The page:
The right of access to information being a fundamental right, the Summit calls on all states which are yet to implement the Freedom of Information Act 2011, including those states that have declared their intention to enact their own Laws, to do so in the earliest time possible as their continued delay in implementing the Act or enacting their own Laws amounts to violation of the rights of Nigerians, particularly those residents in such states, to access information held by the respective states.

 Various stakeholder groups, particularly the media, civil society and government public enlightenment agencies, should undertake public enlightenment activities to ensure better public understanding of the provisions of the Act and how to use it.  Such communication endeavours should be sustained over time to achieve the desired impact.

 In order to lessen the number of cases going to court and its attendant burden on information seekers, public institution defending such cases and the courts, ongoing efforts to amend the Federal Public Service Rules should include administrative sanctions for unjustified denials or delays of requests for information under the FOI Act.  This will provide an alternative to litigation which will be less cumbersome, less time-consuming and less costly for all parties concerned.

 Public officers should be re-oriented on the superiority of the FOI Act to the Official Secrets Act. In this regard, we wish to commend to all public institutions the views of the Attorney-General of the Federation and Minister of Justice, Mr. Mohammed Bello Adoke (SAN) that “any inconsistency between the FOIA and the Official Secrets Act should ordinarily be resolved in favour of the Freedom of Information Act in accordance with the well-known cannon of statutory interpretation that a latter statute prevails where there is inconsistency between two statutes.   This is put beyond controversy by virtue of Sections 1, 27 and 28 of the Freedom of Information Act.”

Furthermore, the public service should embark on a re-classification of records under the Official Secrets Act so as to reduce conflict with the Freedom of Information Act, as advised by the Attorney-General of the Federation and Minister of Justice.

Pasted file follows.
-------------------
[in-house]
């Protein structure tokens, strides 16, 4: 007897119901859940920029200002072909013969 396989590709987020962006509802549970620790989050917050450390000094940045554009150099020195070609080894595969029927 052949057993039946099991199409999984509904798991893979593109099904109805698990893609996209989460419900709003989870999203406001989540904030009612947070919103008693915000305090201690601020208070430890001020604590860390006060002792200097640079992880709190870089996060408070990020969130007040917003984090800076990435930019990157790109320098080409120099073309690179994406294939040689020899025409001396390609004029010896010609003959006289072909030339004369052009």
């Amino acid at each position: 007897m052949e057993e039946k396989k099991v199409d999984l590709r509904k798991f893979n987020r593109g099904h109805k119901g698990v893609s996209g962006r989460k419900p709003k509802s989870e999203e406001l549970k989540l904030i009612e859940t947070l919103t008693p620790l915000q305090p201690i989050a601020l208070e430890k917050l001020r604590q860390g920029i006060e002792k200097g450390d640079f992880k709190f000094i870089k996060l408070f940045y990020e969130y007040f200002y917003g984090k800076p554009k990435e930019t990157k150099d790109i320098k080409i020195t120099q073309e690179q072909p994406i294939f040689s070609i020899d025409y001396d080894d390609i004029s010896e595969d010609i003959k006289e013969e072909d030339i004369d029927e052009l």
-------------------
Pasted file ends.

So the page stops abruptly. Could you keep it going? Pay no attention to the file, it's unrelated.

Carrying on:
Public institutions should create or strengthen their internal structures for managing information and responding to information requests. Deliberate measures should be taken to ensure consultation and networking among various stakeholders, including governments and government bodies, civil society, the media and members of the public that will enhance the effective implementation of the Act.

In order to ensure the effective implementation of the Freedom of Information Act, budgetary allocations should be made to support the implementation of the Act by various public institutions.  The Summit therefore calls upon the National Assembly to ensure that the necessary budgetary approvals are given for the year 2013 and beyond to advance FOI implementation.

The Summit calls on all public institutions that are yet to fulfill their proactive disclosure obligations under the Act to do so without further delay and urges the Attorney-General of the Federation to take measures to ensure compliance with this and other duties and obligations of public institutions under the Act.

Public institutions should explore the use of various ICT and social media tools in engaging the FOI Act, particularly in the area of proactive disclosures, including twitter, Facebook, mobile phone apps, blogs, multimedia tools, among others. 

Public institutions should also use electronic records management systems to enhance the implementation of the Act. In order to reduce implementation costs and unnecessary delays, public institutions are reminded that they do not need to create additional websites or portals for FOI implementation.  Existing websites or portals can be made more dynamic to take FOI issues on board.